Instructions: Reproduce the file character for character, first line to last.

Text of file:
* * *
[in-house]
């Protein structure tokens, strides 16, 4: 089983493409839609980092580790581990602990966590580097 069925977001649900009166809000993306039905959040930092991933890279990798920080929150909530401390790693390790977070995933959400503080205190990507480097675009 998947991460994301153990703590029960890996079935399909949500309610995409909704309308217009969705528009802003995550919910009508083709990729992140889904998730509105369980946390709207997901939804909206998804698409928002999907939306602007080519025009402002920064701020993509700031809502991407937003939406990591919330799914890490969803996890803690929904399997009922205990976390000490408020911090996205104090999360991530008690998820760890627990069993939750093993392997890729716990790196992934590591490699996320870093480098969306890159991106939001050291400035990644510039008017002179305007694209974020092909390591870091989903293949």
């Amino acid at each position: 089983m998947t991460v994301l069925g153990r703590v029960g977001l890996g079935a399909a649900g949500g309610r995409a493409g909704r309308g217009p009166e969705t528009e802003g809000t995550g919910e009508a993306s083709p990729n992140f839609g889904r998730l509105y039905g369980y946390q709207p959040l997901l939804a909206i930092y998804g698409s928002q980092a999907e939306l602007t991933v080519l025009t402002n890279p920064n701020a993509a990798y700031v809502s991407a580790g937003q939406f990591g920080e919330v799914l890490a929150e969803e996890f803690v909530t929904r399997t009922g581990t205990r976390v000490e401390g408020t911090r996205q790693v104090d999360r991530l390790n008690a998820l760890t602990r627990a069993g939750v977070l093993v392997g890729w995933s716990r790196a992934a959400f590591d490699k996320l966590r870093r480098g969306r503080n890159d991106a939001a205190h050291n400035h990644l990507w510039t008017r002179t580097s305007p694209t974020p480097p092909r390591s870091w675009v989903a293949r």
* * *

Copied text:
[in-house]
């Protein structure tokens, strides 16, 4: 089983493409839609980092580790581990602990966590580097 069925977001649900009166809000993306039905959040930092991933890279990798920080929150909530401390790693390790977070995933959400503080205190990507480097675009 998947991460994301153990703590029960890996079935399909949500309610995409909704309308217009969705528009802003995550919910009508083709990729992140889904998730509105369980946390709207997901939804909206998804698409928002999907939306602007080519025009402002920064701020993509700031809502991407937003939406990591919330799914890490969803996890803690929904399997009922205990976390000490408020911090996205104090999360991530008690998820760890627990069993939750093993392997890729716990790196992934590591490699996320870093480098969306890159991106939001050291400035990644510039008017002179305007694209974020092909390591870091989903293949």
């Amino acid at each position: 089983m998947t991460v994301l069925g153990r703590v029960g977001l890996g079935a399909a649900g949500g309610r995409a493409g909704r309308g217009p009166e969705t528009e802003g809000t995550g919910e009508a993306s083709p990729n992140f839609g889904r998730l509105y039905g369980y946390q709207p959040l997901l939804a909206i930092y998804g698409s928002q980092a999907e939306l602007t991933v080519l025009t402002n890279p920064n701020a993509a990798y700031v809502s991407a580790g937003q939406f990591g920080e919330v799914l890490a929150e969803e996890f803690v909530t929904r399997t009922g581990t205990r976390v000490e401390g408020t911090r996205q790693v104090d999360r991530l390790n008690a998820l760890t602990r627990a069993g939750v977070l093993v392997g890729w995933s716990r790196a992934a959400f590591d490699k996320l966590r870093r480098g969306r503080n890159d991106a939001a205190h050291n400035h990644l990507w510039t008017r002179t580097s305007p694209t974020p480097p092909r390591s870091w675009v989903a293949r």